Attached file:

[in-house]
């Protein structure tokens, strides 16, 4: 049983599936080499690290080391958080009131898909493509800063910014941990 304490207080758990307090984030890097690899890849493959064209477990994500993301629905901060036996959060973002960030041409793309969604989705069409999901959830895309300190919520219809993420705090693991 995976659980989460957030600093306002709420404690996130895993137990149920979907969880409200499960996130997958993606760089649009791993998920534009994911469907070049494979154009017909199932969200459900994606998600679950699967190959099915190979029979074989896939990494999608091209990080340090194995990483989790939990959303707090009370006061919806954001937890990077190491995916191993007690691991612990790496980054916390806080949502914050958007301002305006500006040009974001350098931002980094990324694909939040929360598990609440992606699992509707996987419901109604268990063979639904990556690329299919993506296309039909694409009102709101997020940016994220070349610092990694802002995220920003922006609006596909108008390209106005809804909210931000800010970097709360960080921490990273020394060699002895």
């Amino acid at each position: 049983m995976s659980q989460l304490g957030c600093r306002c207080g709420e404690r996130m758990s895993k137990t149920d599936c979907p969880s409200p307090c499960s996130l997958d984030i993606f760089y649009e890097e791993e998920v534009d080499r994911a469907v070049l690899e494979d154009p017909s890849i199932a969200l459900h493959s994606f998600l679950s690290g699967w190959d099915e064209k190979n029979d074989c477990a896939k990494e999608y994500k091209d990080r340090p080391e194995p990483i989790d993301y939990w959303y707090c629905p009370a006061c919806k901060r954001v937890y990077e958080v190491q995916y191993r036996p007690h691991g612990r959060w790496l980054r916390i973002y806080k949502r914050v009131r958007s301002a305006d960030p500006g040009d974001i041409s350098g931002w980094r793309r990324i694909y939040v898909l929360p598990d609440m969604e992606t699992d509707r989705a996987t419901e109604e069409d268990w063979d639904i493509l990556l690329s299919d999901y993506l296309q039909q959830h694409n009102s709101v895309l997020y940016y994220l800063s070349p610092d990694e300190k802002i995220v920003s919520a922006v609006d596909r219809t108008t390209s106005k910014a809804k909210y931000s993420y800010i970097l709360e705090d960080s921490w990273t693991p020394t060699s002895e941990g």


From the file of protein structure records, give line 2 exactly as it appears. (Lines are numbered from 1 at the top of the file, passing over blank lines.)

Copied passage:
């Protein structure tokens, strides 16, 4: 049983599936080499690290080391958080009131898909493509800063910014941990 304490207080758990307090984030890097690899890849493959064209477990994500993301629905901060036996959060973002960030041409793309969604989705069409999901959830895309300190919520219809993420705090693991 995976659980989460957030600093306002709420404690996130895993137990149920979907969880409200499960996130997958993606760089649009791993998920534009994911469907070049494979154009017909199932969200459900994606998600679950699967190959099915190979029979074989896939990494999608091209990080340090194995990483989790939990959303707090009370006061919806954001937890990077190491995916191993007690691991612990790496980054916390806080949502914050958007301002305006500006040009974001350098931002980094990324694909939040929360598990609440992606699992509707996987419901109604268990063979639904990556690329299919993506296309039909694409009102709101997020940016994220070349610092990694802002995220920003922006609006596909108008390209106005809804909210931000800010970097709360960080921490990273020394060699002895």